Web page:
Last Updated on May 9th, 2019
Wildlife garden: Top 10 plants to attract bees and other pollinators
Our gardens are home to a huge range of living creatures, and they play a very important role pollinating our plants.
Unfortunately, their numbers are dropping around the world, thanks to a pesticide use and a loss of their natural habitats.
But insect activity is great for the whole garden ecosystem. If you help them, they will help you!
The easy way to attract more beneficial wildlife to come and explore your garden is to grow pollen and nectar-rich plants that they love. Aim to have their favourite varieties blooming from early spring to late autumn to keep them happy.
Here are my top 10 plants for pollinators. And why not read my guide to creating insect hotels?
This is a great all-rounder. It’s hardy, it smells lovely and it looks great all year round. Bees and butterflies in particular love it. It’s also a perfect for cutting and drying. Plant it along a pathway so it releases its scent as you walk by. And prune well after flowering for the best display the following year.
The single or semi-double flowered varieties are best. Double flowers are often bred without pollen-producing parts. Others have too many petals, making it difficult for bees to find the bounty. But simple dahlias are hardy and low-maintenance plants for pollinators.
These are like small shrubs, and flower during spring and summer. Many varieties have strong scents that make them perfect for edging pathways too. Most are biennial, meaning that you can refresh your display every two years.
Also known as starflower, this is actually a Mediterranean herb. It has lovely star-shaped blue flowers that pollinating insects love. It has lovely soft green foliage and self-seeds, so it’s low-maintenance.
These are a quintessential British cottage garden plant. They have bell-shaped flowers that are popular with bees, and come in a wide range of colours. They are also special for being one of the few flowering plants that grow happily in shady spots.
These are very long-flowering, giving blooms from June until late autumn. Deadhead the plants and they will keep on giving. There are loads of different styles and colours, and some have great scents too. I love the chocolate cosmos!
Scabious plants have feathery blooms, usually in a pale lavender or cream colour. They are full of nectar, and insects including moths and butterflies love them. They look great in any bed. Cut stems back after flowering and they will carry on producing for months on end.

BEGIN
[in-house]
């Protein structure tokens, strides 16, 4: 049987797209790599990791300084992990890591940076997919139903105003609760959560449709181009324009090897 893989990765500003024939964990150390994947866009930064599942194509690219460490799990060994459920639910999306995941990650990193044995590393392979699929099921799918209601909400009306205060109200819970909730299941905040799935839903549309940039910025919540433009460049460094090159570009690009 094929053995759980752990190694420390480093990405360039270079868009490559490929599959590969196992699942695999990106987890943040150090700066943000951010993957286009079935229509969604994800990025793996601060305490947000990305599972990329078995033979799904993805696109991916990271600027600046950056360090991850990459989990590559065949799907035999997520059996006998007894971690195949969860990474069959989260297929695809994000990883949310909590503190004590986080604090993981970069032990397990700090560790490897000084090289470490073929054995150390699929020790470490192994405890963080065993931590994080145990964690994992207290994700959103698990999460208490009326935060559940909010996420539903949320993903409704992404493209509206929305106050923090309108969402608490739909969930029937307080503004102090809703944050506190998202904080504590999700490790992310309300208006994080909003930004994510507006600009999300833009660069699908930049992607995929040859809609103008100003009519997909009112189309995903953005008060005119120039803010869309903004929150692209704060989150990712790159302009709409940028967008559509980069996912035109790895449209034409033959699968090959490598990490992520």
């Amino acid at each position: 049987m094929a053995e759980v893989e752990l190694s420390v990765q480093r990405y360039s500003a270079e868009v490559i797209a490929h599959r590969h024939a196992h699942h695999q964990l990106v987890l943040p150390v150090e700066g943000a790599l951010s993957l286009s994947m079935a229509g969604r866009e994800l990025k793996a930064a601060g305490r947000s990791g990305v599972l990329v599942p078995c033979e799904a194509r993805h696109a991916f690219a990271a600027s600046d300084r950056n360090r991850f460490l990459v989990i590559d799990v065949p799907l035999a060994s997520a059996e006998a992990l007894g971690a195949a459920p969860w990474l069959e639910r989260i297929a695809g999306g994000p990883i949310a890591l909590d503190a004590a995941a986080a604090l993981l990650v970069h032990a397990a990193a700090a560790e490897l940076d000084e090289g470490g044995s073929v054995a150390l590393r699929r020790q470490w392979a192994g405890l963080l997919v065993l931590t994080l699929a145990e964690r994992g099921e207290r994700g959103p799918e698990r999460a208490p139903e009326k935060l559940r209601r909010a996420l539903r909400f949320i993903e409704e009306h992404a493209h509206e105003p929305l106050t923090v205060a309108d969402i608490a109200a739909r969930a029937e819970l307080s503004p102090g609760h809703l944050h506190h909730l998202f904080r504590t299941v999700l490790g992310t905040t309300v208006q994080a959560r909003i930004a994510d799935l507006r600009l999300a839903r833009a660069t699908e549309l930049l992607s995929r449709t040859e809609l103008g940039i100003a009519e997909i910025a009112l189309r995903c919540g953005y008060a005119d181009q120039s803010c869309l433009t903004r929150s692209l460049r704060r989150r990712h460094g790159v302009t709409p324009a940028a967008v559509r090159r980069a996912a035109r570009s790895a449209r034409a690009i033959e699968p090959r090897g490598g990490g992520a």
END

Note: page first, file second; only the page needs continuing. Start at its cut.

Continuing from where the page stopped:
8 Verbena bonariensis
This is a great tall plant that is much loved by pollinators. It originally comes from Argentina, but it grows well in Britain. It has tall, strong flower heads bearing masses of tiny purple blooms. Cut the stems back after flowering to encourage more to grow.
Marigolds are ideal summer bedding plants. They will grow in any soil type, and reward you (and the pollinators) with loads of bright, fiery flowers. Aim to buy varieties with open centres so insects can easily reach the pollen.
Better known as oregano, this is another great herb that pollinators love. If left to grow freely, it produces tiny, delicate flowers in a pink or white shade. They have spiky, protruding stamen that offer the pollen freely, making them a great choice for insects.
Once you have these plants in the garden, it’s important not to use any pesticides on them while they are in bloom. And why not make the insects feel even more welcome by building them a home?
Marigolds: Best Varieties for Butterflies
by Claire Hagen Dole
Butterfly Garden Standby
Check a plant list in any butterfly gardening publication and you’re sure to find marigolds, especially French marigold (Tagetes patula). What makes this old-fashioned species so desirable to butterflies?
Compared to pompon-type hybrids, the French marigold remains close to its wild relatives in Mexico and Central America. A member of the composite family, it has a daisy-like cluster of tube flowers, surrounded by a single (or double) row of petals. A medium-sized butterfly, such as an American Painted Lady, can comfortably perch and sip nectar from the many florets.